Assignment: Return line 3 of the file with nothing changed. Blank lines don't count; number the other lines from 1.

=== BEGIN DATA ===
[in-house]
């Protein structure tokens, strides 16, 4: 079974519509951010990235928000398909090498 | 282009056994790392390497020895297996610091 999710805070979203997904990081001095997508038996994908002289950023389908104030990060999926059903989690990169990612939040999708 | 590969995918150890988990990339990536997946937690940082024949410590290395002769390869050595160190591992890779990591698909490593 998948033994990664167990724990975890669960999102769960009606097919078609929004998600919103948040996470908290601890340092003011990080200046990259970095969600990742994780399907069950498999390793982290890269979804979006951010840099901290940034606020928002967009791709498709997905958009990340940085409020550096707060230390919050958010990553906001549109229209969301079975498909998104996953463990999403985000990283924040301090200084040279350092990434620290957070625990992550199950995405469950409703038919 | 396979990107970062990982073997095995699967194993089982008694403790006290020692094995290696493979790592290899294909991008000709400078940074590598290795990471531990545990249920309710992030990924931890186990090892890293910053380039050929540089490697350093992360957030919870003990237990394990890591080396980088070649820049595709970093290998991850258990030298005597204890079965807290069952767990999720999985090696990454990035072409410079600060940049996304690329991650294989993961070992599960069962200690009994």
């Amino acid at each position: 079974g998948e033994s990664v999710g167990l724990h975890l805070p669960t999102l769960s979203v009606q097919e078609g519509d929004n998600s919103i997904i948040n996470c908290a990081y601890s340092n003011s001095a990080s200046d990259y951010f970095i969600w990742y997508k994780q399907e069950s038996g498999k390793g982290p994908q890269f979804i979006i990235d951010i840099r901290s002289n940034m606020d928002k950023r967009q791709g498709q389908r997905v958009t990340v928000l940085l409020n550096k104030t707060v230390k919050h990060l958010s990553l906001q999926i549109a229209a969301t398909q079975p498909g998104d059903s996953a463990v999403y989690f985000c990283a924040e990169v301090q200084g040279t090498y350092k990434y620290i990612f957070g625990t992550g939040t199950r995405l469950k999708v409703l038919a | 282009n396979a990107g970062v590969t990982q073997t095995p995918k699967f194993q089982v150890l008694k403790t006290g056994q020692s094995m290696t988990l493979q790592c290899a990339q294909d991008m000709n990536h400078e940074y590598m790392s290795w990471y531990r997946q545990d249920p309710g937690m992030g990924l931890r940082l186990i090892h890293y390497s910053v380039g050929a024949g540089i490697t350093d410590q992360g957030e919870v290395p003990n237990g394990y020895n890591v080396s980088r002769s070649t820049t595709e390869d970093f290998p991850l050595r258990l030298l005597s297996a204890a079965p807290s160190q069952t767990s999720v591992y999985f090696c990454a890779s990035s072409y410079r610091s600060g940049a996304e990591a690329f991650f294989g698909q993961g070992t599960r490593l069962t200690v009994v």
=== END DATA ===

């Amino acid at each position: 079974g998948e033994s990664v999710g167990l724990h975890l805070p669960t999102l769960s979203v009606q097919e078609g519509d929004n998600s919103i997904i948040n996470c908290a990081y601890s340092n003011s001095a990080s200046d990259y951010f970095i969600w990742y997508k994780q399907e069950s038996g498999k390793g982290p994908q890269f979804i979006i990235d951010i840099r901290s002289n940034m606020d928002k950023r967009q791709g498709q389908r997905v958009t990340v928000l940085l409020n550096k104030t707060v230390k919050h990060l958010s990553l906001q999926i549109a229209a969301t398909q079975p498909g998104d059903s996953a463990v999403y989690f985000c990283a924040e990169v301090q200084g040279t090498y350092k990434y620290i990612f957070g625990t992550g939040t199950r995405l469950k999708v409703l038919a | 282009n396979a990107g970062v590969t990982q073997t095995p995918k699967f194993q089982v150890l008694k403790t006290g056994q020692s094995m290696t988990l493979q790592c290899a990339q294909d991008m000709n990536h400078e940074y590598m790392s290795w990471y531990r997946q545990d249920p309710g937690m992030g990924l931890r940082l186990i090892h890293y390497s910053v380039g050929a024949g540089i490697t350093d410590q992360g957030e919870v290395p003990n237990g394990y020895n890591v080396s980088r002769s070649t820049t595709e390869d970093f290998p991850l050595r258990l030298l005597s297996a204890a079965p807290s160190q069952t767990s999720v591992y999985f090696c990454a890779s990035s072409y410079r610091s600060g940049a996304e990591a690329f991650f294989g698909q993961g070992t599960r490593l069962t200690v009994v």